Instead, teachers can show children what it’s like to play with words as crafting tools. This makes the classroom desk inviting, a workbench to sharpen tools that carve pathways through the writing world. Here is where a teacher’s deep knowledge of the writing craft matters in the classroom. This means teachers, being writers themselves, should share their experiences of words with their students, which has been shown to profoundly impact student writing. They can show them how words uncage ideas.

Going further

My next research, for my PhD, narrows this experiential view down to the construction of the sentence.  How do children conceptualise syntax manipulation as a way of generating meaning? Specifically, if we talk about shaping sentences, does it change consciousness?

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  1. Thanks Brett for this post, and Adam for hosting it. It’s really cool interacting on a blog with two professionals I’ve met in real life!

    As I try to increase my own confidence with my own writing and blogging, I can relate to the struggle of the students’ “tug of war” and the gap between the “rich meadow” in the mind’s eye and the parking lot reality of our world.

    Language by itself is a shared experience, and, for me at least, the greatest pleasure that I get from my writing is when others express their appreciation for it. Confidence comes from not overanalyzing my perceptions of others’ motivations. Instead, it’s believing that my readers are actually seeing some of the meadow I’m describing in my writing. And they’re seeing it in spite of the flaws or strays from convention.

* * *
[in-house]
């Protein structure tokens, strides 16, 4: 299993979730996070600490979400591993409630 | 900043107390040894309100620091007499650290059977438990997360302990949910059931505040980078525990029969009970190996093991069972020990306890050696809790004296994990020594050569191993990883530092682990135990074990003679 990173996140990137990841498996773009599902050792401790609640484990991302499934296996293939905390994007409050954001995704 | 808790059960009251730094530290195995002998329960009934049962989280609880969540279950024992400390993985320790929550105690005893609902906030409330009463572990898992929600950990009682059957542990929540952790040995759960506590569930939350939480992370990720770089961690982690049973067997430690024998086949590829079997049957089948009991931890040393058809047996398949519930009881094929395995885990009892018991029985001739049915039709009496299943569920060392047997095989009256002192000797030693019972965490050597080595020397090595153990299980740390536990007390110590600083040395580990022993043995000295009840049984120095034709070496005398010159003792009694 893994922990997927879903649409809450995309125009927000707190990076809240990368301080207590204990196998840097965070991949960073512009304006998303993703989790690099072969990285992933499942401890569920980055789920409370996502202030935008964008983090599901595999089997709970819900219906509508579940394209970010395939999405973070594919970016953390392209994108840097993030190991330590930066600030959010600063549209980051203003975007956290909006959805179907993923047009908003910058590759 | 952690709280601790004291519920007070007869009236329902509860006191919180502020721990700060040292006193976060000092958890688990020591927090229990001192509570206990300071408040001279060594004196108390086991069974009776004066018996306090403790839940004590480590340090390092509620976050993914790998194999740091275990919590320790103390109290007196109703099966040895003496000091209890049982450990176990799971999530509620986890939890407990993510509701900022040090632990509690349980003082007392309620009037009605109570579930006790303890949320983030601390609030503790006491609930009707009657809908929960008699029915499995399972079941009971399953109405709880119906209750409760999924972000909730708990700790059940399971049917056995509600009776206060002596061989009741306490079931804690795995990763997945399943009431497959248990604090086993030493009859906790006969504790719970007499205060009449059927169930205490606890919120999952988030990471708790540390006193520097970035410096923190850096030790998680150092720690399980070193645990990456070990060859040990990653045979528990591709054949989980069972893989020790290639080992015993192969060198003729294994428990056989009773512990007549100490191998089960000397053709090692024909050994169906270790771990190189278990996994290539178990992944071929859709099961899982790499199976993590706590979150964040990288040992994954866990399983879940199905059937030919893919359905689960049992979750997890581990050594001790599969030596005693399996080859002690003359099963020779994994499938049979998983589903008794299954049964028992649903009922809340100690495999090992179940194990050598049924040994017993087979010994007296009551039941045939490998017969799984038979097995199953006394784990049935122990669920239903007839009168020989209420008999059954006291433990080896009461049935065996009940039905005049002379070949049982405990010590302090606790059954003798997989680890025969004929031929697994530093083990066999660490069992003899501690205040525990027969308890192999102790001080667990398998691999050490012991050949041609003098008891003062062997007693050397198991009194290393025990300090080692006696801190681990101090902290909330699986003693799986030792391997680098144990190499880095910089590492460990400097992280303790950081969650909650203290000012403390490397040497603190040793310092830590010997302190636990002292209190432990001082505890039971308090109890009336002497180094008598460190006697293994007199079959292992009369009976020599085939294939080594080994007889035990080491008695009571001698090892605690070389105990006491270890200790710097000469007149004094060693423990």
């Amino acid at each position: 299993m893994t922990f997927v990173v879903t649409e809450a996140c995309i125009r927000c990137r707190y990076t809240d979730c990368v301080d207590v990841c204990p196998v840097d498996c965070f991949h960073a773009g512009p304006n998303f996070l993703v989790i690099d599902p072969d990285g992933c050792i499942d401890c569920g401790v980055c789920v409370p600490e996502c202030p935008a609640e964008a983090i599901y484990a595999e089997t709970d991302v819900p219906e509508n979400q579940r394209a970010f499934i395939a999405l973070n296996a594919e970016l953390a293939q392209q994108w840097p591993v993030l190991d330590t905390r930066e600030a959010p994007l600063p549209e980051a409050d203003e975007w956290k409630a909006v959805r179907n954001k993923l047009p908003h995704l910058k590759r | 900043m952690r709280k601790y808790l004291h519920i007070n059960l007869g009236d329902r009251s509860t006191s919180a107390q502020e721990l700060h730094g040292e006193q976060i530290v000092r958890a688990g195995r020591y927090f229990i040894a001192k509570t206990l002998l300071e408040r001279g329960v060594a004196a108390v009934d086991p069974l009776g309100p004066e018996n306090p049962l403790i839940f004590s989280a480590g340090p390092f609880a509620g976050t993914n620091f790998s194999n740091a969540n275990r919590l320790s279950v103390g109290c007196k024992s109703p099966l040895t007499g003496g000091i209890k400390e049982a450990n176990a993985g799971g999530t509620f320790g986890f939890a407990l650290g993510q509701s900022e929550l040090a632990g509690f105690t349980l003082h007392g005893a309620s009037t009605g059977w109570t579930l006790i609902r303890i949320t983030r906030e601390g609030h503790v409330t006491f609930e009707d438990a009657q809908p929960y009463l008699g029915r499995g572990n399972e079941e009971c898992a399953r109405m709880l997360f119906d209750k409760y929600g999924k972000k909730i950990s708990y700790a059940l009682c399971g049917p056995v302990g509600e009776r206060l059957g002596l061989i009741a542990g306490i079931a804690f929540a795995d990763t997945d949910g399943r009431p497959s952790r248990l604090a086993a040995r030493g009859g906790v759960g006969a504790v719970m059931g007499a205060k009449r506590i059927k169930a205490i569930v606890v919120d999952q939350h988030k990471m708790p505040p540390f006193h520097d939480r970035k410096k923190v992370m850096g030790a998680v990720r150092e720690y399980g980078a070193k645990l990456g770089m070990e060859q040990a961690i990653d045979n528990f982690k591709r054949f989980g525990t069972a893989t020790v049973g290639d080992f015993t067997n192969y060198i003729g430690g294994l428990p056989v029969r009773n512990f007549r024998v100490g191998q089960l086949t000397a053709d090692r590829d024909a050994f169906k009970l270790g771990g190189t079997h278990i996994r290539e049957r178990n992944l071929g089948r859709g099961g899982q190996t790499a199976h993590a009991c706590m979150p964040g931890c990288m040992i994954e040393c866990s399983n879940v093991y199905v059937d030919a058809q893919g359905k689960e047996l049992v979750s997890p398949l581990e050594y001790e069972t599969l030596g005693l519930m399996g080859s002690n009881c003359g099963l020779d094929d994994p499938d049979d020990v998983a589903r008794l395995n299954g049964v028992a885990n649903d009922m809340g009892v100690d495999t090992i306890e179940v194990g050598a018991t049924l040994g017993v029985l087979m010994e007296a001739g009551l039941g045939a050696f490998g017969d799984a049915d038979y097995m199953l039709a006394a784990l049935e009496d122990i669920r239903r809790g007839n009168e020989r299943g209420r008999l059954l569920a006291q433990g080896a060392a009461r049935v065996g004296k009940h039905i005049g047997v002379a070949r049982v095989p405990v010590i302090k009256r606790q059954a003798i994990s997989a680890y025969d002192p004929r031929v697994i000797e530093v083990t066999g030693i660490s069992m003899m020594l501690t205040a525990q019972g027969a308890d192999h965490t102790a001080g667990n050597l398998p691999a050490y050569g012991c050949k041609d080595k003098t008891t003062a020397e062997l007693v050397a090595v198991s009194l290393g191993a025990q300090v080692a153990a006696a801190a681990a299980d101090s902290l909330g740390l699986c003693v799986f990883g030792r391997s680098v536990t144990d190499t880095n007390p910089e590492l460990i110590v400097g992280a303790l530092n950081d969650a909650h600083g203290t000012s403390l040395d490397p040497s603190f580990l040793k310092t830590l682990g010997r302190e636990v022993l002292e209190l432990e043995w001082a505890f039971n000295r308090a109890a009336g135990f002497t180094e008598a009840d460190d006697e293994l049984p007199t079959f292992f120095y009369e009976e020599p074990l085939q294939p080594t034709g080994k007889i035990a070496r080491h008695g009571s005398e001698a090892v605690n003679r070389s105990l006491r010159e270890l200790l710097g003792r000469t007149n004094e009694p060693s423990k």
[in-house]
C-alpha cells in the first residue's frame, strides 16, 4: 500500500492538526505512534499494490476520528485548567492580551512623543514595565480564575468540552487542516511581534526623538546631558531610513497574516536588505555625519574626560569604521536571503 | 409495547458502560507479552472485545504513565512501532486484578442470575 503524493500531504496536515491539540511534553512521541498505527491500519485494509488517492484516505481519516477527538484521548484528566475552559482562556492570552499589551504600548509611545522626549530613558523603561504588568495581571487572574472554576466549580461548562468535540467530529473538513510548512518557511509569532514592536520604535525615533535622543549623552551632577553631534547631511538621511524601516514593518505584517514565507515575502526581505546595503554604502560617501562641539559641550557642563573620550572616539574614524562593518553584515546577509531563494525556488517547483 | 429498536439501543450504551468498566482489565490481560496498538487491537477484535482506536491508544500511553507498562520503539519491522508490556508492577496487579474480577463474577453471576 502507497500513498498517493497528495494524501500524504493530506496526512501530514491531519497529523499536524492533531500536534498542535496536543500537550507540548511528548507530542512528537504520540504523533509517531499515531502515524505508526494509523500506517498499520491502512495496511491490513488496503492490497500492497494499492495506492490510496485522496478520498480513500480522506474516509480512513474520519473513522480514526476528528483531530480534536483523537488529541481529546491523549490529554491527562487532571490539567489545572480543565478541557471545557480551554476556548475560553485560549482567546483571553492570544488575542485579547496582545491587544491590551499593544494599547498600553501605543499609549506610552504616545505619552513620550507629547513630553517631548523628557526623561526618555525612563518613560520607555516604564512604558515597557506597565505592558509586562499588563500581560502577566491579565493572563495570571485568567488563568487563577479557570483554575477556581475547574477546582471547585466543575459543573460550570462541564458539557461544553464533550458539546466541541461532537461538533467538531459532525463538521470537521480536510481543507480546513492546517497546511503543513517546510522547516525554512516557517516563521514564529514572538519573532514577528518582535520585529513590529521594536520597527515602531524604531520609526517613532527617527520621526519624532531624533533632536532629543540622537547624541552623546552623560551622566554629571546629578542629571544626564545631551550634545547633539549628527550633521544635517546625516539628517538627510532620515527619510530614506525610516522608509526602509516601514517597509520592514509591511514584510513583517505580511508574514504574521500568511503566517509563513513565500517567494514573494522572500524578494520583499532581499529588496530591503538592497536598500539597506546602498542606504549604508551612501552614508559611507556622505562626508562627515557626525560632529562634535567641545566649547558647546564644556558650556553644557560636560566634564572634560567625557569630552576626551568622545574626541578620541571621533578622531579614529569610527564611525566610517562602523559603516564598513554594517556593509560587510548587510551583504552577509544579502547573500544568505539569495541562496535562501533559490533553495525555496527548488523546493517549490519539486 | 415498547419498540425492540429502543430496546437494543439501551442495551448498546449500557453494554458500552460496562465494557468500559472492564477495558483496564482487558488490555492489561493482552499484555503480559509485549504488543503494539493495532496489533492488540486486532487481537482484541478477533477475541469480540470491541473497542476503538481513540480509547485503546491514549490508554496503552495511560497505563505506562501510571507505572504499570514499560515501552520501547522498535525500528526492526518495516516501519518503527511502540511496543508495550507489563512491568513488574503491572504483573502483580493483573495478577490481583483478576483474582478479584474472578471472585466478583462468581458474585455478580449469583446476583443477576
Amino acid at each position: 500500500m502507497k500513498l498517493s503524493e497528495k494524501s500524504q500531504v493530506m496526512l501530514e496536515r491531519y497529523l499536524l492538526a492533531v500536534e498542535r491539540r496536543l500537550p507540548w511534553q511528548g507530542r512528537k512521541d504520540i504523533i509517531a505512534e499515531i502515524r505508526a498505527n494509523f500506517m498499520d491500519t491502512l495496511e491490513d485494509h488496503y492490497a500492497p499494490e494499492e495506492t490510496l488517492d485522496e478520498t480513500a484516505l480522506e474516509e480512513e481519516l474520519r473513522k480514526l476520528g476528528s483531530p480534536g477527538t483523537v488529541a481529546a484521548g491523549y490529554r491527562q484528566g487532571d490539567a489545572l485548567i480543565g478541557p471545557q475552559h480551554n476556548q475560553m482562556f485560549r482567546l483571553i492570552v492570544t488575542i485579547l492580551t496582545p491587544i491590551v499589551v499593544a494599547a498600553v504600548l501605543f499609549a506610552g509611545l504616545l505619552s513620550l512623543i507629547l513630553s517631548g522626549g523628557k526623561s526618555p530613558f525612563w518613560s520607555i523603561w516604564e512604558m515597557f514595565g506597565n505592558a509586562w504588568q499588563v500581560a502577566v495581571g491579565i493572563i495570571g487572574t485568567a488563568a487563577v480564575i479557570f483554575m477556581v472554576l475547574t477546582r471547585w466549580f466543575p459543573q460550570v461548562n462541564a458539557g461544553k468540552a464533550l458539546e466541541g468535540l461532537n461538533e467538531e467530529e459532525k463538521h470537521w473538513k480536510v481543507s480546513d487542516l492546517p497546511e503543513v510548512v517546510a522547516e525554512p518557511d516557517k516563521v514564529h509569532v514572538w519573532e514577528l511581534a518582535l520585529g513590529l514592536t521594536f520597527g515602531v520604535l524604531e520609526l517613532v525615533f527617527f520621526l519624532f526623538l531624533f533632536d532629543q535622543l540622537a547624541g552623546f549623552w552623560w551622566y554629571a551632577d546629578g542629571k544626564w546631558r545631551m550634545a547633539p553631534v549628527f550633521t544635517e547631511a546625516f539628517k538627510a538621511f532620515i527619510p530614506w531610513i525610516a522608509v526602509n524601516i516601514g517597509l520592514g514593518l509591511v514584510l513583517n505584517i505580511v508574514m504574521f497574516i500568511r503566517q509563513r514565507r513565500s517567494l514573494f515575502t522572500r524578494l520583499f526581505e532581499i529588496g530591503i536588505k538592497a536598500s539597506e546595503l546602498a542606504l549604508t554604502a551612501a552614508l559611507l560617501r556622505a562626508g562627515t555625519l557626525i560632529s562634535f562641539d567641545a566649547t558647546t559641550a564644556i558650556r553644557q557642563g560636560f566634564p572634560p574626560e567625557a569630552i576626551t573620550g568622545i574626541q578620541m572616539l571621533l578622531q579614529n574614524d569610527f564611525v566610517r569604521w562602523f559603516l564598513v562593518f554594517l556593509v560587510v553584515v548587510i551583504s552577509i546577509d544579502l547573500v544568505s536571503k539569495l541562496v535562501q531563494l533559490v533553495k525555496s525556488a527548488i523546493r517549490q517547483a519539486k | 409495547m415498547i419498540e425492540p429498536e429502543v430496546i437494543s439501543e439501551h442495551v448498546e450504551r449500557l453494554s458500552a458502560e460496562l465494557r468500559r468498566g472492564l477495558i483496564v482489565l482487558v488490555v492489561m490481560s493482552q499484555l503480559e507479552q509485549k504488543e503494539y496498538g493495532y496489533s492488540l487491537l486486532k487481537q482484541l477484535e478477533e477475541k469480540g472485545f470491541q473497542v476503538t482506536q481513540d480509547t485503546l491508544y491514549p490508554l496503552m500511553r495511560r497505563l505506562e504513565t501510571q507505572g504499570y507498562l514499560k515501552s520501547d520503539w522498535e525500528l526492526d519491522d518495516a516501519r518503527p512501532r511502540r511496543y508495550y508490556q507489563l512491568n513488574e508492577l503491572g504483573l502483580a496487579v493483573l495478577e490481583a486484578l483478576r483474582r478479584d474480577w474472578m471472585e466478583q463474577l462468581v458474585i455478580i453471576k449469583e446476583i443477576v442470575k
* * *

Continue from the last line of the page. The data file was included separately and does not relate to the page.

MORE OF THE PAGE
Most of my career has been working with English Language Learners (ELLs), where syntactic errors threaten to take the reader to far away. My task becomes twofold. First, I need to figure out how to assess the work! But then I need to affirm the vision of the student. There might not be a lot, but there can be enough. The greatest writers are masters of manipulating imperfect vehicles (language) to convey visions that can be appreciated by others.

    I’m interested in how English Language Learners have the added challenge of manipulating English in acceptable ways. The majority of students in international schools are not from native English speaking backgrounds. For many, this means abandoning a first language or contending in English as an Additional Language.

    Monoglossia, the idea that language has fixed boundaries or that there is a single dominant language, is being challenged in the Anglo-West and the many educational institutions with ever increasing linguistic diversity. The ongoing pressure students feel to conform to school expectations continues for ELLs as they need to also conform to syntactic conventions.